The owner of Mondovi wines and Svedka vodka nearly doubled its net income in the most recent quarter to $157.2 million. It said it expects the next four quarters to see earnings in a range between $3.95 and $4.15 per share. Analysts' average expectations had that number at $3.95.
Constellation's stock traded at $91 per share afterhours on Wednesday, $2.62 higher than its Tuesday close.
"We've been firing on all cylinders as a company," said Constellation's CEO, Rob Sands, to CNBC's "Closing Bell." "Our beer business is incredibly strong. Our wine business is strong. Our spirits business is strong. We had a great quarter. We exceeded expectations."
But, it's been beer driving growth for Constellation. Last year, it paid $5.3 billion to acquire Corona's U.S. distribution rights.
While the company's wine and spirits sales fell $15 million, to $658 million, in the most recent quarter compared with the same time last year, Constellation's beer sales were up over $106 million, to $868 million, according to its most recent filings. Given that its beer sales come with a 33.1 percent operating profit margin compared with 21.8 percent for wine and spirits, growing beer sales are good news for the company's bottom line.
"With the acquisition they did last year, the margin capture that they're receiving plus the visibility gave them the ability to raise estimates," said David Seaburg, head of equity sales trading at Cowen and Company. "There's also a little bit of premium based on the fact that there's a scarcity in companies that have the ability to really take a big beer brand and grow it in the United States."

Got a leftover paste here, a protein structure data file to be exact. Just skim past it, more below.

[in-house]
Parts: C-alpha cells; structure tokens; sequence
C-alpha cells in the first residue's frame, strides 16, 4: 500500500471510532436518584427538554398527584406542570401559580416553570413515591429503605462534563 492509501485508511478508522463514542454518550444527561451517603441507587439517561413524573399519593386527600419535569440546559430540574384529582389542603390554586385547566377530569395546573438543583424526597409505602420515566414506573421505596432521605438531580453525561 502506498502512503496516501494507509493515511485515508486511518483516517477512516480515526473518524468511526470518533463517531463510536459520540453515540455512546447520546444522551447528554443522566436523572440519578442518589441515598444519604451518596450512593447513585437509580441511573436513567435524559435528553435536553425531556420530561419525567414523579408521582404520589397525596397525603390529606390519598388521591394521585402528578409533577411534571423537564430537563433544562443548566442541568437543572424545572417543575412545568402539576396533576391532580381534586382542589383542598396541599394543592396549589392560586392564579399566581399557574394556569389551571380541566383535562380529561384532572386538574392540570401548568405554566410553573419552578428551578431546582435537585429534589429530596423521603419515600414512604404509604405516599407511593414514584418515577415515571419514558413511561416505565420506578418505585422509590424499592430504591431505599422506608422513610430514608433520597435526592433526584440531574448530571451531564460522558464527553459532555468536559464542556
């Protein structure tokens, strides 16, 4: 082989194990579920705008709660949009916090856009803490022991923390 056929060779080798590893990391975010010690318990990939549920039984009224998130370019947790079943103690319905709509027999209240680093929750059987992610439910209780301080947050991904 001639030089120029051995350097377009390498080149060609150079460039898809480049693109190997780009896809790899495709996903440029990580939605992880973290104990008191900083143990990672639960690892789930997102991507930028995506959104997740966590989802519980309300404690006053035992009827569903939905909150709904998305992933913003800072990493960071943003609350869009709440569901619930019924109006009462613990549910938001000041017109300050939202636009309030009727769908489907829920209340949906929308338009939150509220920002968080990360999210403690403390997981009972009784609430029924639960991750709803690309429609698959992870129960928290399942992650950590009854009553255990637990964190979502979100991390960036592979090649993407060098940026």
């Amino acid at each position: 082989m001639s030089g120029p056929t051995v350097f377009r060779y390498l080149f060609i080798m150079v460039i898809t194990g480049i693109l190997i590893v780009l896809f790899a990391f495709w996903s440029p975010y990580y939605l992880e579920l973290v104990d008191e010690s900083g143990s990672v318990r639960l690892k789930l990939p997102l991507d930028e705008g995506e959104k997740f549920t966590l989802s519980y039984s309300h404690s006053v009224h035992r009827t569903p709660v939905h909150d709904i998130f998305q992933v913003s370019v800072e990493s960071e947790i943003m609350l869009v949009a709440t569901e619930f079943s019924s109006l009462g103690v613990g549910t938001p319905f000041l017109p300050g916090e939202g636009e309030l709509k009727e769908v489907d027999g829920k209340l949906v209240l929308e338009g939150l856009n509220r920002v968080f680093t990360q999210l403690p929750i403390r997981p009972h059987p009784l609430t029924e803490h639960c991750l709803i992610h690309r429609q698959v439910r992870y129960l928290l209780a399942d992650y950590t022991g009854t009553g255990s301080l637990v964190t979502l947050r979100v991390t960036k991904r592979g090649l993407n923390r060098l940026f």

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Ari Wald, head of technical analysis at Oppenheimer & Co., sees no cracks in Constellation's recent uptrend.
"The stock has done great," said Wald. "I think an important point is that there are really no signs that it can't continue to do great… It's been a leader in its industry, a leader in the sector, [and] a leader in the market. And, I think that could continue over the long term. So, if you're in it, stick with it."
Wald is looking at two key levels on Constellation's chart. First is the $86 level, which he sees as having served as resistance back in April. "That's going to be support now," Wald said. "The risk/reward gets very attractive as you start to tread towards that level."
Wald is also keeping a close eye on the 100-day moving average, currently around $82 per share. "I look at that 100-day moving average very much like a center of gravity," he said. "As we're extended above it, I think the stock's on its tippy toes [and] maybe a little bit more vulnerable in the near term. I think if the stock can move sideways, that 100-day catches up to price, you have a much stronger center of gravity to help propel the next leg higher."
To see the full discussion on Constellation Brands, with Seaburg on the fundamentals and Wald on the technicals, watch the above video from CNBC's "Street Signs."